Rachael is a modern-day superwoman. She works as an anaesthetist, has three children under the age of five, and is CEO of a startup. She says it is all possible because of her amazing team. Her husband, Tim Grimaldi, for starters who is COO, his brother, Alex Grimaldi who is CFO, Dave Nurse, CTO, and Chairman, Jim Gabriel. They also have a dynamic group of about 20 translators, speech and language therapists and interpreters who are working voluntarily to get the idea off the ground.

The company ‘graduated’ from digital transformation catalyst, The Hill, and now has a virtual office in the Oxford Centre for Innovation but hopes to set up office soon. We wish CardMedic the very best of luck. What a great enterprise to have under our roof!

If you want to find out more about CardMedic, see here. Follow the links to find out more about the Oxford Centre for Innovation and its sister site the Wood Centre for Innovation.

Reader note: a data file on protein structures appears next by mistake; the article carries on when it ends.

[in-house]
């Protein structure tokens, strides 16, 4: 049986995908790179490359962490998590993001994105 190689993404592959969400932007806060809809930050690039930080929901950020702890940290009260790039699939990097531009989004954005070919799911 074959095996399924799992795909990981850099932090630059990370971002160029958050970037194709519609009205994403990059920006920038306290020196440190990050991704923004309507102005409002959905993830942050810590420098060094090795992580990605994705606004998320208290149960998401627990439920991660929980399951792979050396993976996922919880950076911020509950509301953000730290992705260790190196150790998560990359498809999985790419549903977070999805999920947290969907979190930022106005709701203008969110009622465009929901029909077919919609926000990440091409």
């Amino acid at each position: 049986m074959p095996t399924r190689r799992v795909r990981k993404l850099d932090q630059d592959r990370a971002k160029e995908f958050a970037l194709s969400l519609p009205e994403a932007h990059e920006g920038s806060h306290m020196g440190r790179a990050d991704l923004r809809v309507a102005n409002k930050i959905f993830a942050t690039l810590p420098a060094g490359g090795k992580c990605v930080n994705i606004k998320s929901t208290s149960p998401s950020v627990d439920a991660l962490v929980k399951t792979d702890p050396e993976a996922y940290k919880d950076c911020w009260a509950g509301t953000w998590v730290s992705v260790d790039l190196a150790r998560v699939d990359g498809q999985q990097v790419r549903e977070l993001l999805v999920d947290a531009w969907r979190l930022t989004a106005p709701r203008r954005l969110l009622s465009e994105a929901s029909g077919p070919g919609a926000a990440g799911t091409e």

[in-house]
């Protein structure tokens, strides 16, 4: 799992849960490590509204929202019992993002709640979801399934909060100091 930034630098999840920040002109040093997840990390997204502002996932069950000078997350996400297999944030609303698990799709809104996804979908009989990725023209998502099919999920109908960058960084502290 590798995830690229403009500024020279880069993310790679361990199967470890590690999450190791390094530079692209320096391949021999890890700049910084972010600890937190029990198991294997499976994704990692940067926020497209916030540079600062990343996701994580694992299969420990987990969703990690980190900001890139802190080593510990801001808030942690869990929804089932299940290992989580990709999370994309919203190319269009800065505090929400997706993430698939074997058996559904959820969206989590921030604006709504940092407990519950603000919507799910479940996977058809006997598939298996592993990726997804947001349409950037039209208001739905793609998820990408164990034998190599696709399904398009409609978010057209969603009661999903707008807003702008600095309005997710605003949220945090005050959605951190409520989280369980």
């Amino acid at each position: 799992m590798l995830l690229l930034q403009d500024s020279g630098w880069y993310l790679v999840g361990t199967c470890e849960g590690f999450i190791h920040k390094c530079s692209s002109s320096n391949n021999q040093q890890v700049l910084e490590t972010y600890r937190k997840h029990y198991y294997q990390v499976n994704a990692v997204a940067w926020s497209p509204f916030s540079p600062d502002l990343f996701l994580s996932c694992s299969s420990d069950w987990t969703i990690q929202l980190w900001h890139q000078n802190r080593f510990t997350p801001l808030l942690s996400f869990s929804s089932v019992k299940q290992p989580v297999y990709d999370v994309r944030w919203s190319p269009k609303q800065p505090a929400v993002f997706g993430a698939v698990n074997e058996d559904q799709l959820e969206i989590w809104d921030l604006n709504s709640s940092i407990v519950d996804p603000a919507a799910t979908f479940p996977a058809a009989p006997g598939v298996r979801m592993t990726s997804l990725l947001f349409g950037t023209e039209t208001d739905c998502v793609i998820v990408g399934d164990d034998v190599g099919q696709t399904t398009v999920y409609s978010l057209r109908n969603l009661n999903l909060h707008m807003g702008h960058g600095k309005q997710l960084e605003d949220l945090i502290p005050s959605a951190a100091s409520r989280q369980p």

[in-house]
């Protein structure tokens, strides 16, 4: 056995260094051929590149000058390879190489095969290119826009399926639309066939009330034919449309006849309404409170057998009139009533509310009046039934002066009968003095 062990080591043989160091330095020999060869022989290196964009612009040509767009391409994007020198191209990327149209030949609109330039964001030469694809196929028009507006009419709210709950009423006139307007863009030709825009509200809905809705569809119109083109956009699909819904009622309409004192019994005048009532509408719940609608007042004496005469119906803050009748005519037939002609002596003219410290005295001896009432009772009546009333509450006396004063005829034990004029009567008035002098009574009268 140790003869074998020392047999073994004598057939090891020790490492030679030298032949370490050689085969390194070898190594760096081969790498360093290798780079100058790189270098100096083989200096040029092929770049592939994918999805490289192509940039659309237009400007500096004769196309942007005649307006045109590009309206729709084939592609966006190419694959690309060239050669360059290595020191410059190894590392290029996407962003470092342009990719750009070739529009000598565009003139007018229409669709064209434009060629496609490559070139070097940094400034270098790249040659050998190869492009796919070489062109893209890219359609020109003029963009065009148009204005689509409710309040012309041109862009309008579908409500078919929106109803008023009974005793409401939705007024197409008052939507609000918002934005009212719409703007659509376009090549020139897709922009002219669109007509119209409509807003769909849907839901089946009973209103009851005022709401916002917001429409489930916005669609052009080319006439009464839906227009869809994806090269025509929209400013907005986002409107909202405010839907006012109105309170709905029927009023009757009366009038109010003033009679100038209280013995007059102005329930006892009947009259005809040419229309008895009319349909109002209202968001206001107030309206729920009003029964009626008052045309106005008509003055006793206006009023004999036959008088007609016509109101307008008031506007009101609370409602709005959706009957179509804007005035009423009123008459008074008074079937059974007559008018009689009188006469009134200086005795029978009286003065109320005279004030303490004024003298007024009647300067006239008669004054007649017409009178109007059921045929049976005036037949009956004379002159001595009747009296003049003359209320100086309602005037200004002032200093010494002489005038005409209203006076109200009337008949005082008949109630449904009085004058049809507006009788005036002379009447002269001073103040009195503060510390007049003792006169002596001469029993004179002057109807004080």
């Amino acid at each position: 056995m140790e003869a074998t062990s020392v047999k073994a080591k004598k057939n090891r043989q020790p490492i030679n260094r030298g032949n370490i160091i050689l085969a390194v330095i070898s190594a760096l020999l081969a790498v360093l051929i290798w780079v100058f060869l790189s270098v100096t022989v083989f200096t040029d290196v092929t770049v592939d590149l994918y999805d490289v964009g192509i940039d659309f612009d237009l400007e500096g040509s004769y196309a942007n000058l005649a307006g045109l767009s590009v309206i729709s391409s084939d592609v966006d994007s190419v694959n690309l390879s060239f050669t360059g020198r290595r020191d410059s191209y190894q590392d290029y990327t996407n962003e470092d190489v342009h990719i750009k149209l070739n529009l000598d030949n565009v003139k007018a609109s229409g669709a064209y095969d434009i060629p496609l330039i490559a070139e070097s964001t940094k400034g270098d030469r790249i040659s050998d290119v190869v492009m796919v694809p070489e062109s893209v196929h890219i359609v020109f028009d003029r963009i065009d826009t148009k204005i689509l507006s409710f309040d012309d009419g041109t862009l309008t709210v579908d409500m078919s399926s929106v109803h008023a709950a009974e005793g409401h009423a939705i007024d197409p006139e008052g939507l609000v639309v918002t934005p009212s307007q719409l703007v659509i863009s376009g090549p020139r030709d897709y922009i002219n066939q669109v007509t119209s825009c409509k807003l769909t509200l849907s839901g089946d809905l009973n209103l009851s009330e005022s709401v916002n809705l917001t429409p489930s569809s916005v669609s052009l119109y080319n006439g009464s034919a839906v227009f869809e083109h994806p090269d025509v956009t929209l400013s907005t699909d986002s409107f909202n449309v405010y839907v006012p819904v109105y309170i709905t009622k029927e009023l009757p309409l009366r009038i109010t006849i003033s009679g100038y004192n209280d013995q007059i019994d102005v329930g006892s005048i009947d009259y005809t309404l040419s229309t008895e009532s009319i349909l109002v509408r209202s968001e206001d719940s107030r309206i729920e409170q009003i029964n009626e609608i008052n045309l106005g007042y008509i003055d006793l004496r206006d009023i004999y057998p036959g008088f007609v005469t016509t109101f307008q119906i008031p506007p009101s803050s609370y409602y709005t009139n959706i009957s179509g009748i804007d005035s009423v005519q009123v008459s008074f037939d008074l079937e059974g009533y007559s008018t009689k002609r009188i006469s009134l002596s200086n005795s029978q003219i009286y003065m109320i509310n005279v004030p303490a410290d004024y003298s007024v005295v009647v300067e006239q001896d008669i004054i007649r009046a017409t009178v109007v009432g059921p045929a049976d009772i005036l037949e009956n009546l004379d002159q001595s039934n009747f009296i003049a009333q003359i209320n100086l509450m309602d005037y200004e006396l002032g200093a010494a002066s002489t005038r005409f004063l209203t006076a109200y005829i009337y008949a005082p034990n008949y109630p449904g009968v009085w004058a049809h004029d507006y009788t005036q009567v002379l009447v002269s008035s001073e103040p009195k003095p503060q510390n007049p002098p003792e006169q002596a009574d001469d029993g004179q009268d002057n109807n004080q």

June 29th 2021

Five minutes with David Llewellyn from DJS Antibodies

A dynamic new biotech started by Dr David Llewellyn and Dr Joe Illingworth, DJS Antibodies is pioneering the development of novel therapeutics to treat the world’s most critical inflammatory diseases, a class of disease that accounts for more than 50% of deaths worldwide.

June 10th 2021

DJS Antibodies moves to our newly-converted R&D labs

Biotech start-up, DJS Antibodies, is the second company to move into our newly-converted class II laboratory space at the Wood Centre for Innovation.

June 4th 2021

Five minutes with Peter Hamley from Samsara Therapeutics

We spoke to Peter Hamley, Chief Scientific Officer of amazing biotech start-up Samsara Therapeutics, who have just moved into the new life science labs at our Wood Centre for Innovation.